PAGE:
Whether someone is abusing crack cocaine or crystal meth, the symptoms of addiction may be similar. Common signs of addiction include:

  • Encountering financial difficulties due to substance use
  • Experiencing withdrawal symptoms during periods of abstinence
  • Displaying symptoms of being high such as heightened energy, aggression, or insomnia
  • Losing interest in previously enjoyable activities
  • Needing to increase the dosage to achieve the desired effect (tolerance)
  • Continuing to use crack or meth despite facing social consequences.
  • Neglecting responsibilities at home, school, or work
  • Continuing crack or meth use despite adverse physical or mental health effects
  • Withdrawing from friends and family
  • Having difficulty controlling the amount of meth or crack consumed

Both meth and crack abuse are likely to cause devastating long-term health effects. Like other stimulants, they cause extensive damage to the heart due to the strain caused by elevated heart rate and blood pressure. Other long-term effects of stimulant abuse include:

  • Cardiovascular issues such as heart attacks and strokes
  • Respiratory problems including chronic bronchitis
  • Neurological complications such as seizures or movement disorders
  • Gastrointestinal issues like stomach pain or ulcers
  • Dental problems such as tooth decay and gum disease
  • Mental health disorders like anxiety, depression, or psychosis
  • Increased risk of infectious diseases due to needle-sharing (for intravenous drug users)
  • Sexual dysfunction and reproductive issues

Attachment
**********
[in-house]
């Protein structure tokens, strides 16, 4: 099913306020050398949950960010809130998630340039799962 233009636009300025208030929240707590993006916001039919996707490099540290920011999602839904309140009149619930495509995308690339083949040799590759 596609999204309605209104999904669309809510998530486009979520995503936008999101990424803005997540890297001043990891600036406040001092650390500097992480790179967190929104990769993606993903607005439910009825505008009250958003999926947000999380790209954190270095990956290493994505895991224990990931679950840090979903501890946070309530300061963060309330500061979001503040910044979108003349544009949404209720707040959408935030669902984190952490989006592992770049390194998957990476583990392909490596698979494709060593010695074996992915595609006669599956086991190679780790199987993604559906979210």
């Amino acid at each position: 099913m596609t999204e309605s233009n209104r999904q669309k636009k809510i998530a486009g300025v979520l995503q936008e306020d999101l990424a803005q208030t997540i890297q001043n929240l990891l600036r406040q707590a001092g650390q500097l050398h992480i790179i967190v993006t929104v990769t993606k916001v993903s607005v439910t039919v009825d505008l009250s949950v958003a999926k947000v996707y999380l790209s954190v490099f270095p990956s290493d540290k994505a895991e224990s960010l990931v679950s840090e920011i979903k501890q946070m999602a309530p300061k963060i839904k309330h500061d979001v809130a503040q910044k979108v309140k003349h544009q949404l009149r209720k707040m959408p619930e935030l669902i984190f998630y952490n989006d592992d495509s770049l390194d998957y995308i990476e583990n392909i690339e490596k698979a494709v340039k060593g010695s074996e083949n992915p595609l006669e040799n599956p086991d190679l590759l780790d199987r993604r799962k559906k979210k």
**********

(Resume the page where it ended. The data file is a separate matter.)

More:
• Skin problems including severe acne or skin infections
  • Cognitive impairment and memory problems

Addiction treatment programs provide support, evidence-based treatment, and detox services to help people quit stimulants and recover successfully. With the help of a detox and treatment center, individuals can learn to maintain long-term recovery and avoid relapse in the future.

Find Treatment Now

If you or a loved one are struggling with crack or meth addiction, 1st Step Behavioral Health is here to help.

1st Step Behavioral Health is a licensed dual-diagnosis long-term addiction treatment facility that is accredited by the Joint Commission. We focus on the physiological rebalancing of the individual through medical, physical, emotional, mental, and spiritual care. Whether you’re addicted to crack cocaine, meth, or any other stimulant drug, we have treatment programs that can help you.
To learn more about your treatment options or to get started with a confidential, risk-free assessment, please contact us today.